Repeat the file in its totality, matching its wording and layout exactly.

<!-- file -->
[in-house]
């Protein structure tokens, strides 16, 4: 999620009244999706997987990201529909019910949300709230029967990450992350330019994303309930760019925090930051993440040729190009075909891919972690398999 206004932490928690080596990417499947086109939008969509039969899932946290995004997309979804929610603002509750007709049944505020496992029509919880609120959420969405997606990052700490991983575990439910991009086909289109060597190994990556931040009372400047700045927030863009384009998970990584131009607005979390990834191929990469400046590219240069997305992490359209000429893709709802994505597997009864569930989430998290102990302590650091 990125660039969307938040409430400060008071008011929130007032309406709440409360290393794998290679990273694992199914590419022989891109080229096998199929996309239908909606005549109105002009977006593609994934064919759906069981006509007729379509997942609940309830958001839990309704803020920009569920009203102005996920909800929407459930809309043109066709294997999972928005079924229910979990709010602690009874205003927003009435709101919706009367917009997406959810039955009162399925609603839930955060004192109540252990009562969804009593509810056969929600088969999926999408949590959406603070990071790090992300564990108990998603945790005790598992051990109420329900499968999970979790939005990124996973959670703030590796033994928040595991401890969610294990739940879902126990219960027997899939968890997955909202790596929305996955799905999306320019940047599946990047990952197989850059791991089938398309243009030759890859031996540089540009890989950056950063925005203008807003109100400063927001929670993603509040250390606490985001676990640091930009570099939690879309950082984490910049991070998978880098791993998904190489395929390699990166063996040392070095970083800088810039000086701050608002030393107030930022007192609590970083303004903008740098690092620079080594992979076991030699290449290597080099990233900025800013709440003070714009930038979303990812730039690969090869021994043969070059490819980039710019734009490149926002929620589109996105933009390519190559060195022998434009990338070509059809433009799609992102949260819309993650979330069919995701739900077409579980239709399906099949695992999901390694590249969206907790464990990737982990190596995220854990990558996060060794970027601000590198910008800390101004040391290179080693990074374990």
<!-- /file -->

[in-house]
């Protein structure tokens, strides 16, 4: 999620009244999706997987990201529909019910949300709230029967990450992350330019994303309930760019925090930051993440040729190009075909891919972690398999 206004932490928690080596990417499947086109939008969509039969899932946290995004997309979804929610603002509750007709049944505020496992029509919880609120959420969405997606990052700490991983575990439910991009086909289109060597190994990556931040009372400047700045927030863009384009998970990584131009607005979390990834191929990469400046590219240069997305992490359209000429893709709802994505597997009864569930989430998290102990302590650091 990125660039969307938040409430400060008071008011929130007032309406709440409360290393794998290679990273694992199914590419022989891109080229096998199929996309239908909606005549109105002009977006593609994934064919759906069981006509007729379509997942609940309830958001839990309704803020920009569920009203102005996920909800929407459930809309043109066709294997999972928005079924229910979990709010602690009874205003927003009435709101919706009367917009997406959810039955009162399925609603839930955060004192109540252990009562969804009593509810056969929600088969999926999408949590959406603070990071790090992300564990108990998603945790005790598992051990109420329900499968999970979790939005990124996973959670703030590796033994928040595991401890969610294990739940879902126990219960027997899939968890997955909202790596929305996955799905999306320019940047599946990047990952197989850059791991089938398309243009030759890859031996540089540009890989950056950063925005203008807003109100400063927001929670993603509040250390606490985001676990640091930009570099939690879309950082984490910049991070998978880098791993998904190489395929390699990166063996040392070095970083800088810039000086701050608002030393107030930022007192609590970083303004903008740098690092620079080594992979076991030699290449290597080099990233900025800013709440003070714009930038979303990812730039690969090869021994043969070059490819980039710019734009490149926002929620589109996105933009390519190559060195022998434009990338070509059809433009799609992102949260819309993650979330069919995701739900077409579980239709399906099949695992999901390694590249969206907790464990990737982990190596995220854990990558996060060794970027601000590198910008800390101004040391290179080693990074374990």